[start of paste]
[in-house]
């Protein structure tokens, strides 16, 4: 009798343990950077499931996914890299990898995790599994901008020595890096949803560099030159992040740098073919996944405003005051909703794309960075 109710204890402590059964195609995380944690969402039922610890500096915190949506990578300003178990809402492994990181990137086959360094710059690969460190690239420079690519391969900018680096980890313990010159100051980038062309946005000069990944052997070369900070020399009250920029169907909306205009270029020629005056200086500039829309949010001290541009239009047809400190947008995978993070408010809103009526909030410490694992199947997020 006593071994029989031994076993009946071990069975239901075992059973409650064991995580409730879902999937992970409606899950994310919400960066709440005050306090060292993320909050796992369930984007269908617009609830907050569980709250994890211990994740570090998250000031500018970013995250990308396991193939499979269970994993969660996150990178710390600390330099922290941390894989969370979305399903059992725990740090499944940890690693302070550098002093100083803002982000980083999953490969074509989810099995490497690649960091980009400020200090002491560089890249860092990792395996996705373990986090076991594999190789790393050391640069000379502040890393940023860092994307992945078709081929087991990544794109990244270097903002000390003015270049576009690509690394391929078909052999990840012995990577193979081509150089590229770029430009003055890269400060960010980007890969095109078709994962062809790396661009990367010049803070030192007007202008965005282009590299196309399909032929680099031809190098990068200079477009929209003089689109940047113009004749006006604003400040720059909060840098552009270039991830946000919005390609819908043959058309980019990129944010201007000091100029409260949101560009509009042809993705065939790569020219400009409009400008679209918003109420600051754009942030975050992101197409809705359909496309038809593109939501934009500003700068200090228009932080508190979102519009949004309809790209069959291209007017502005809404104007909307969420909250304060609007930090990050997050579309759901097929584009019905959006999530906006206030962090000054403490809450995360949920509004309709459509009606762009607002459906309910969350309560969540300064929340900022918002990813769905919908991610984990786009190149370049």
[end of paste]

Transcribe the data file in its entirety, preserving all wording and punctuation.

[in-house]
């Protein structure tokens, strides 16, 4: 009798343990950077499931996914890299990898995790599994901008020595890096949803560099030159992040740098073919996944405003005051909703794309960075 109710204890402590059964195609995380944690969402039922610890500096915190949506990578300003178990809402492994990181990137086959360094710059690969460190690239420079690519391969900018680096980890313990010159100051980038062309946005000069990944052997070369900070020399009250920029169907909306205009270029020629005056200086500039829309949010001290541009239009047809400190947008995978993070408010809103009526909030410490694992199947997020 006593071994029989031994076993009946071990069975239901075992059973409650064991995580409730879902999937992970409606899950994310919400960066709440005050306090060292993320909050796992369930984007269908617009609830907050569980709250994890211990994740570090998250000031500018970013995250990308396991193939499979269970994993969660996150990178710390600390330099922290941390894989969370979305399903059992725990740090499944940890690693302070550098002093100083803002982000980083999953490969074509989810099995490497690649960091980009400020200090002491560089890249860092990792395996996705373990986090076991594999190789790393050391640069000379502040890393940023860092994307992945078709081929087991990544794109990244270097903002000390003015270049576009690509690394391929078909052999990840012995990577193979081509150089590229770029430009003055890269400060960010980007890969095109078709994962062809790396661009990367010049803070030192007007202008965005282009590299196309399909032929680099031809190098990068200079477009929209003089689109940047113009004749006006604003400040720059909060840098552009270039991830946000919005390609819908043959058309980019990129944010201007000091100029409260949101560009509009042809993705065939790569020219400009409009400008679209918003109420600051754009942030975050992101197409809705359909496309038809593109939501934009500003700068200090228009932080508190979102519009949004309809790209069959291209007017502005809404104007909307969420909250304060609007930090990050997050579309759901097929584009019905959006999530906006206030962090000054403490809450995360949920509004309709459509009606762009607002459906309910969350309560969540300064929340900022918002990813769905919908991610984990786009190149370049």